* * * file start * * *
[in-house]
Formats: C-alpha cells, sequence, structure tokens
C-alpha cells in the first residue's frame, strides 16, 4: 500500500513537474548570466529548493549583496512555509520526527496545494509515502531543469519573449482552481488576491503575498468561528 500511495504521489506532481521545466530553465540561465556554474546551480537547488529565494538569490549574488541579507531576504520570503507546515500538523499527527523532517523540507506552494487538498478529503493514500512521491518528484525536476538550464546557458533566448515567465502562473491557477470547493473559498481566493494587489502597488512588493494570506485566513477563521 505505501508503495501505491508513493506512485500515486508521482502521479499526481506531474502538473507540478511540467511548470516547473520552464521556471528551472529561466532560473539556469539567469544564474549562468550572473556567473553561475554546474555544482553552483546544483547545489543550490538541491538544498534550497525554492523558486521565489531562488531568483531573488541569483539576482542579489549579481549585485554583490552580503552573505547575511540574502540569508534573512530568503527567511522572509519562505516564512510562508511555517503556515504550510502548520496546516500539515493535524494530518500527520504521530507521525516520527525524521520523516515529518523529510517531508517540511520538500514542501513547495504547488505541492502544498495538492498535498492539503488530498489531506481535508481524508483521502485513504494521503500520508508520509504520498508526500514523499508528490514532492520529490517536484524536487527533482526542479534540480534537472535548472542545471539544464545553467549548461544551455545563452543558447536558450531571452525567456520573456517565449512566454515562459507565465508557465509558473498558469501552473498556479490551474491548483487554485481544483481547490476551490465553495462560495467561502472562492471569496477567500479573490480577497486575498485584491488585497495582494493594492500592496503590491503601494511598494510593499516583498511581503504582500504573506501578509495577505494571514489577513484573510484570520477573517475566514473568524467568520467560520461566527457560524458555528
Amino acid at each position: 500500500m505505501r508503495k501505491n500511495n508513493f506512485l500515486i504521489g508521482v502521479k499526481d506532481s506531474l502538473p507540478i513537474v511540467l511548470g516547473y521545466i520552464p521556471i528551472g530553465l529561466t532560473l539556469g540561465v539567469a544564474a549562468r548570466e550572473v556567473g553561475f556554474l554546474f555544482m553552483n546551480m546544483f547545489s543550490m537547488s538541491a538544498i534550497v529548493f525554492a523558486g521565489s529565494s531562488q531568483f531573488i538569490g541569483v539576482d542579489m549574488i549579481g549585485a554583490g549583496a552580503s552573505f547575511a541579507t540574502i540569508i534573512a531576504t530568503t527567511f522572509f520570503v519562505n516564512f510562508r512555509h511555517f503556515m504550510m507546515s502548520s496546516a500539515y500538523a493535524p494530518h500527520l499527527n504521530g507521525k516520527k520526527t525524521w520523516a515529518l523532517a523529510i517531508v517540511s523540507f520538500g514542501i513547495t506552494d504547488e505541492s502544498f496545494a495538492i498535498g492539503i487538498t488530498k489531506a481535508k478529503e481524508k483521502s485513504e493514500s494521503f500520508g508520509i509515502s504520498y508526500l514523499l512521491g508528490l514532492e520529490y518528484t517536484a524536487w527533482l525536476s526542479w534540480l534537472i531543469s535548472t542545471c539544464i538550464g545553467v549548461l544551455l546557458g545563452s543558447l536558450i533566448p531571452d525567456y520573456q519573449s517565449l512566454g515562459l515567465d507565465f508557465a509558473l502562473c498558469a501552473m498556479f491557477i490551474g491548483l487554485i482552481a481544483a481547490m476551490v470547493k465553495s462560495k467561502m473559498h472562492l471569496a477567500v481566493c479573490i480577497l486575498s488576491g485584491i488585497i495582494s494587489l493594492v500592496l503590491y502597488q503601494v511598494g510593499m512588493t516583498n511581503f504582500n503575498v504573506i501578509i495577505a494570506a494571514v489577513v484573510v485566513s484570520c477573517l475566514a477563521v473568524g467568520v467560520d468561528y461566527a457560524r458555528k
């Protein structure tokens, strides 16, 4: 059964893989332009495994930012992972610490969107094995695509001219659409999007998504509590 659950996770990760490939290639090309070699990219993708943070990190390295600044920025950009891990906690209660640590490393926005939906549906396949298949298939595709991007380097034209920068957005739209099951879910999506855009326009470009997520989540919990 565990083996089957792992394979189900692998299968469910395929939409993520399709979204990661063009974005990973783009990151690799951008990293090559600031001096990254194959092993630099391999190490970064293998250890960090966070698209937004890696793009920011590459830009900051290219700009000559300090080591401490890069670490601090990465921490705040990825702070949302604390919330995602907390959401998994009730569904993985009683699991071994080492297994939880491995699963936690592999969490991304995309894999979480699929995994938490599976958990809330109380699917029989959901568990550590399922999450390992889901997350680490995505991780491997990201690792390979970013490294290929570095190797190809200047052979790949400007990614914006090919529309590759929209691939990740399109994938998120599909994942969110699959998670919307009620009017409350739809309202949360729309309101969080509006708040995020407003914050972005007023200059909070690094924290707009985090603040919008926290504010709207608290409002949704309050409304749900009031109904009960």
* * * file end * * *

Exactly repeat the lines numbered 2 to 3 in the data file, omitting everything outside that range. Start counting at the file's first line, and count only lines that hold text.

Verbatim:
Formats: C-alpha cells, sequence, structure tokens
C-alpha cells in the first residue's frame, strides 16, 4: 500500500513537474548570466529548493549583496512555509520526527496545494509515502531543469519573449482552481488576491503575498468561528 500511495504521489506532481521545466530553465540561465556554474546551480537547488529565494538569490549574488541579507531576504520570503507546515500538523499527527523532517523540507506552494487538498478529503493514500512521491518528484525536476538550464546557458533566448515567465502562473491557477470547493473559498481566493494587489502597488512588493494570506485566513477563521 505505501508503495501505491508513493506512485500515486508521482502521479499526481506531474502538473507540478511540467511548470516547473520552464521556471528551472529561466532560473539556469539567469544564474549562468550572473556567473553561475554546474555544482553552483546544483547545489543550490538541491538544498534550497525554492523558486521565489531562488531568483531573488541569483539576482542579489549579481549585485554583490552580503552573505547575511540574502540569508534573512530568503527567511522572509519562505516564512510562508511555517503556515504550510502548520496546516500539515493535524494530518500527520504521530507521525516520527525524521520523516515529518523529510517531508517540511520538500514542501513547495504547488505541492502544498495538492498535498492539503488530498489531506481535508481524508483521502485513504494521503500520508508520509504520498508526500514523499508528490514532492520529490517536484524536487527533482526542479534540480534537472535548472542545471539544464545553467549548461544551455545563452543558447536558450531571452525567456520573456517565449512566454515562459507565465508557465509558473498558469501552473498556479490551474491548483487554485481544483481547490476551490465553495462560495467561502472562492471569496477567500479573490480577497486575498485584491488585497495582494493594492500592496503590491503601494511598494510593499516583498511581503504582500504573506501578509495577505494571514489577513484573510484570520477573517475566514473568524467568520467560520461566527457560524458555528